MARJAH, Afghanistan — The tea was hot. The room, oppressive and dusty. And the Taliban commander I sat across from in a bullet-scarred building in southern Afghanistan had tried to kill me a little over a decade ago.
As I had tried to kill him.
We both remember that morning well: Feb. 13, 2010, Marjah district, Helmand province. We were about the same age: 22. It was very cold.
Mullah Abdul Rahim Gulab was part of a group of Taliban fighters trying to defend the district from the thousands of U.S., coalition and Afghan troops sent to seize what at the time was an important Taliban stronghold. He did not know it when we recently met, but I was a corporal in a company of Marines that his fighters attacked that winter morning so many years ago.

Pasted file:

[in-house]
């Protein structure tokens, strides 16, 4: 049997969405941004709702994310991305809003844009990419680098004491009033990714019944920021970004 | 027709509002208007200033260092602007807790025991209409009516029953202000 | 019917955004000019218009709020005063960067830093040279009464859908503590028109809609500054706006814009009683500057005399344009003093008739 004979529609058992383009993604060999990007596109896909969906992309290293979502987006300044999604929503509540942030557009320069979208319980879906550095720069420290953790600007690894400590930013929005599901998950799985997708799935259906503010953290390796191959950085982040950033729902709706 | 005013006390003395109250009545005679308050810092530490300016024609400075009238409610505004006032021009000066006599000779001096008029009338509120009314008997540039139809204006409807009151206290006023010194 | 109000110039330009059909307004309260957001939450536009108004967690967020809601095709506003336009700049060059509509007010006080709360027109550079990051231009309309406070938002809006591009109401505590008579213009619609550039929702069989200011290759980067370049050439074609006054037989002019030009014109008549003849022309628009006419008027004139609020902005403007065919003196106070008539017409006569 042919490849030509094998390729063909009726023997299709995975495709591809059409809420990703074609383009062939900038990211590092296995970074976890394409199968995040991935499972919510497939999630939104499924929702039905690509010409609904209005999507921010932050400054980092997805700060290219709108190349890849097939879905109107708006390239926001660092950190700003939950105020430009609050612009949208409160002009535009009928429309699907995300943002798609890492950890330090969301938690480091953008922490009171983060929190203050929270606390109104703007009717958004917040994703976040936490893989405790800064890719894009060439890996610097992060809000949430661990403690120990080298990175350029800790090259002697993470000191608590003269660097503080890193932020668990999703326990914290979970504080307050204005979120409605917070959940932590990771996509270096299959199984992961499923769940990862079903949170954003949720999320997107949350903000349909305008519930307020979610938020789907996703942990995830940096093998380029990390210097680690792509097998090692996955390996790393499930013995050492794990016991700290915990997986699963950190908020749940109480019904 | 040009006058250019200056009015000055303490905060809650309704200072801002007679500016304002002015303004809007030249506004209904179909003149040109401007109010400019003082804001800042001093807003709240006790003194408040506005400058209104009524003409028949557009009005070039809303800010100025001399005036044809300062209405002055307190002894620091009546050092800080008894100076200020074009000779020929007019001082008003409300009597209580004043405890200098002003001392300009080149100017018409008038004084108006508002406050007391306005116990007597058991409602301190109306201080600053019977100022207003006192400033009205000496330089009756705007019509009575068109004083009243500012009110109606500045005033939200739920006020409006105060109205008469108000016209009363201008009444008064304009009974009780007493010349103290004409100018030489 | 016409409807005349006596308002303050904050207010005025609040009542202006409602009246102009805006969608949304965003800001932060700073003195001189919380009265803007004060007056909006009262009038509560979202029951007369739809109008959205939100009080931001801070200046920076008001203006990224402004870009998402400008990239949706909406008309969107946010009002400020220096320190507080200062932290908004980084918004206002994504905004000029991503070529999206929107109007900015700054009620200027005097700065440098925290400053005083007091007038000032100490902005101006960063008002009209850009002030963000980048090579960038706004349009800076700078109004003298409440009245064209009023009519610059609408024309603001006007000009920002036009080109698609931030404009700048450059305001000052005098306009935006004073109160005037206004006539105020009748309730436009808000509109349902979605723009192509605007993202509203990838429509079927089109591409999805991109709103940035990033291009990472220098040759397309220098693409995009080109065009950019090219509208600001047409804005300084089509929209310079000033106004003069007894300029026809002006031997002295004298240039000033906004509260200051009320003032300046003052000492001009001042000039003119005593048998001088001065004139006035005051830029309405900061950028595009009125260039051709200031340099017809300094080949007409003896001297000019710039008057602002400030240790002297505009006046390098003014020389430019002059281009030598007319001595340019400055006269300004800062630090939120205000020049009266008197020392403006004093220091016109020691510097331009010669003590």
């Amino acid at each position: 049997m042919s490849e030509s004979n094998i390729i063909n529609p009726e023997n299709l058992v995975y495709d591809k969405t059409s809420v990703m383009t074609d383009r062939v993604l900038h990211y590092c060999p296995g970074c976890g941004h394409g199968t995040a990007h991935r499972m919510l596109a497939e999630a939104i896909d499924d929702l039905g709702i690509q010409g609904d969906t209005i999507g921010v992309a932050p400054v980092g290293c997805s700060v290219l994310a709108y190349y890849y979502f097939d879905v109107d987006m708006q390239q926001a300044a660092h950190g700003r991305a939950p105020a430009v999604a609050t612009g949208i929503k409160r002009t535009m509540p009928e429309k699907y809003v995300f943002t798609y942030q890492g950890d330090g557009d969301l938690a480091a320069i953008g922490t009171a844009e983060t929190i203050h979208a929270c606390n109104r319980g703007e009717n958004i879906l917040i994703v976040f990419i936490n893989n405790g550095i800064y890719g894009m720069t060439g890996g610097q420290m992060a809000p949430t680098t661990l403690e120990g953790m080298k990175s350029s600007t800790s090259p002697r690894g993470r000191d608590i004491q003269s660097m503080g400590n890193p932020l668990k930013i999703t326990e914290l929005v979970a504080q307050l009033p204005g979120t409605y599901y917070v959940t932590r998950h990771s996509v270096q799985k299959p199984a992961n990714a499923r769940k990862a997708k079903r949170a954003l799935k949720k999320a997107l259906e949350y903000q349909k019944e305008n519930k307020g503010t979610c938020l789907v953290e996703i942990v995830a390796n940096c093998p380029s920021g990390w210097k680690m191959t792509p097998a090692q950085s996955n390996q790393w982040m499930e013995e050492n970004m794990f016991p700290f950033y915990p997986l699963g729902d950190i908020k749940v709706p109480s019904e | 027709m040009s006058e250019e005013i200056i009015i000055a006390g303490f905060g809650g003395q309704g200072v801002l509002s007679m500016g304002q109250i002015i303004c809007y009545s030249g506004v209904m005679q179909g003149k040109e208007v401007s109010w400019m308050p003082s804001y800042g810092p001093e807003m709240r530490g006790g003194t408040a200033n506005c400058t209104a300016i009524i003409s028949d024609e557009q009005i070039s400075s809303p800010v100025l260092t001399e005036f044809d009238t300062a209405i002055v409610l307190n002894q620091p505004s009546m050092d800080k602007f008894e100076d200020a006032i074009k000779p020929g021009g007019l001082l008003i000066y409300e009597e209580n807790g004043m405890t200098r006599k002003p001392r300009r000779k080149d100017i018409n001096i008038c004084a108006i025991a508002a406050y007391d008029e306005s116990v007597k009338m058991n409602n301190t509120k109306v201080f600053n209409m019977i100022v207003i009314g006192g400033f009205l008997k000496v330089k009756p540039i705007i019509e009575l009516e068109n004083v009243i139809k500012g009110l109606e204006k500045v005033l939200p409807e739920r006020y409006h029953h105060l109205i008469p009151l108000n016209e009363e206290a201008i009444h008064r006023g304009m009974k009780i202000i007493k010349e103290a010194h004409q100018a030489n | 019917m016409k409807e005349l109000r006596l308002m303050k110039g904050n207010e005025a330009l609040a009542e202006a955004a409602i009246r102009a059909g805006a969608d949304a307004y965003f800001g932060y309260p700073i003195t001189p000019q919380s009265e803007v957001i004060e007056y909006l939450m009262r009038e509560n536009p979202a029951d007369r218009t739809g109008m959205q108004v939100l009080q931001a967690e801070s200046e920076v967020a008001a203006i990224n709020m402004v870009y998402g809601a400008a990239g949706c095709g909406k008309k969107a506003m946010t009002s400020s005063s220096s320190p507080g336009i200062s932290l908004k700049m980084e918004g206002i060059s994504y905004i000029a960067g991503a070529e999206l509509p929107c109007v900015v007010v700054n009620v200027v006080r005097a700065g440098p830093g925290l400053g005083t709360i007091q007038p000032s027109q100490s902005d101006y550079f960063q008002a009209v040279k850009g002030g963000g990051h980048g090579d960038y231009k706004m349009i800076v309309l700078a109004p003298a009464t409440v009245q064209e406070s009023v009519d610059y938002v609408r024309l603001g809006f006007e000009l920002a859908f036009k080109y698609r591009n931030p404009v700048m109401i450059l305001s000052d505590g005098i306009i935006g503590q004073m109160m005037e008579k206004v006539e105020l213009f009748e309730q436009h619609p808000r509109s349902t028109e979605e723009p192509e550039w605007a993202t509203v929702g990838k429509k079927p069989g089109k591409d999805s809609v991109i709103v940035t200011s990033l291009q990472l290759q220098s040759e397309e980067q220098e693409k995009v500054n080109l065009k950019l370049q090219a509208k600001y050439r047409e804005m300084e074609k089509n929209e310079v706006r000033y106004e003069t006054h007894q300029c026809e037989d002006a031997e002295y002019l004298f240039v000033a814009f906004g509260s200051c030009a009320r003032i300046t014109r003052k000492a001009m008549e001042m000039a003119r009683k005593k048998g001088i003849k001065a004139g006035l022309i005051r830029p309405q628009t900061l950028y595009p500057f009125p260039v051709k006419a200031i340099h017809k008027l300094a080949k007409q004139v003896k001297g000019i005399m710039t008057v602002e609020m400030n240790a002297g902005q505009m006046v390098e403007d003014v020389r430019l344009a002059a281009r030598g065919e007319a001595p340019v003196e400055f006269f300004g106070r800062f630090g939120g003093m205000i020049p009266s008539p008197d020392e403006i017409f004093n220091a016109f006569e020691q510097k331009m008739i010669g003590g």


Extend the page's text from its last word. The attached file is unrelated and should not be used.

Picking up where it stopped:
With the insurgents’ victory in that 20-year war secured this summer, Gulab, now a high-level commander, was sitting with me in Marjah’s government headquarters, a mess of a building the Americans had refurbished years ago. I was his guest, along with two of my colleagues from The New York Times. I told him that the fight for Marjah had been important in the eyes of the United States but that most people had heard only one version of the story of the battle. Not the Taliban perspective.